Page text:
a weekly digest from the staff and contributors of brainwashed
V08I11 - 03202005
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ULTRAHANG WEEKEND IN BUDAPEST
Antony will be performing on Saturday, March 26th and Thighpaulsandra on Sunday, March 27th at the Ultrasound Festival in Hungary. Other performers include Keith Fullerton Whitman, Pan American, Noxagt, Jesu, Radian, and a whole lot more. For more information see http://www.fest.uh.hu/.
DANNY HYDE ALBUM AVAILABLE NOW
Coil alumnus Danny Hyde is self-releasing his debut solo album as Aural Rage. A Nature of Nonsense features originals as well as interpretations of songs from Coil's back catalog. Two tracks feature some of the late Jhonn Balance's last vocal performances. Ordering information can be found at the Aural Rage site, auralrage.com.
IMPORTANT ANNOUNCES TWO NEW RELEASES
Two upcoming releases have been announced by Important Records. The first is a new Merzbow disc
heavily influenced by Studio One dub entitled Merzbuddha. The second is a CDEP by The Hafler Trio called Being A Fireman Isn't Just..., which is being offered in both a standard and special version. More information and sound samples can be found at the Important website.
BRAIN005 (Sybarite, "Dolorous Echo"/"The Mast") is ready to go, BRAIN007 (Aranos, "No Religion"/"Spitting Revivalist Dreams of Everlasting Pain") is still waiting for sleeves, and BRAIN006 (Jessica Bailiff Live at VPRO Radio) is still waiting the final pressing on the records and sleeves. There are only four weeks left to take advantage of the pre-order special. Otology: The Brainwashed 7" Singles Collected comes free ONLY with the pre-order of all three limited 7" singles and presents on CD for the very first time the music from BRAIN001 (Coil remixes by Thread), BRAIN002 ("Share the Day"/"Dream Stealer" by Edward Ka-Spel) and BRAIN003 ("Bloodstream"/"Airstream" by Greater Than One). Sound samples and the awesome cover artwork images (thanks to Ben Palmer once again and Brain contributor Jim Siegel) are available at Brainwashed Recordings. Copies can be reserved with a purchase at the commerce page at brainwashed. Thanks for your support, we need new rollerblades.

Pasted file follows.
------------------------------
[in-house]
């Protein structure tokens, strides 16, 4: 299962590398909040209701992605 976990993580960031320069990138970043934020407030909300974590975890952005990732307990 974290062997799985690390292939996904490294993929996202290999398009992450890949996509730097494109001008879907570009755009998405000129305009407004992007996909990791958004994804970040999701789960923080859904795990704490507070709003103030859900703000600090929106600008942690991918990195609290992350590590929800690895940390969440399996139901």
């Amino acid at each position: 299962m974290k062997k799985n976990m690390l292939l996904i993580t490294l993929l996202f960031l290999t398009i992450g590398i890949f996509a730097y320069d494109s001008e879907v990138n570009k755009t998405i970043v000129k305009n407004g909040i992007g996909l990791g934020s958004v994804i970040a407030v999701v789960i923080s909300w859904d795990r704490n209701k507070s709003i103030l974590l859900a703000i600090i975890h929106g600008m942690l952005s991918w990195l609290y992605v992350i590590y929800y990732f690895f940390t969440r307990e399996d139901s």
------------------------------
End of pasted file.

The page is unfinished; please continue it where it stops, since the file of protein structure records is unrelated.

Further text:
pit er pat
Starting in 2004, the trio of Pit er PatRob Doran, Fay Davis-Jeffers and Butchy Fuegohave been releasing music on a number of different labels, including their latest full-length on Chicago's Thrill Jockey. Their brand of music has drawn comparisons to Blonde Redhead, Soft Machine and Slapp Happy, among others. Plus they're nice people.
19 Minutes, Quicktime Streaming Video
- A current web browser
- A modern computer
- The latest quicktime plugin for streaming media (hint: use the latest Mozilla if other browsers aren't working)
- A fast connection
- A willingness to learn
If you see a blank window without anything streaming, don't complain to us. You don't have the latest version of Quicktime for streaming media. Go download it. It's free.
|MUSIC IN REVIEW|
AFX, "ANALORD 01-05"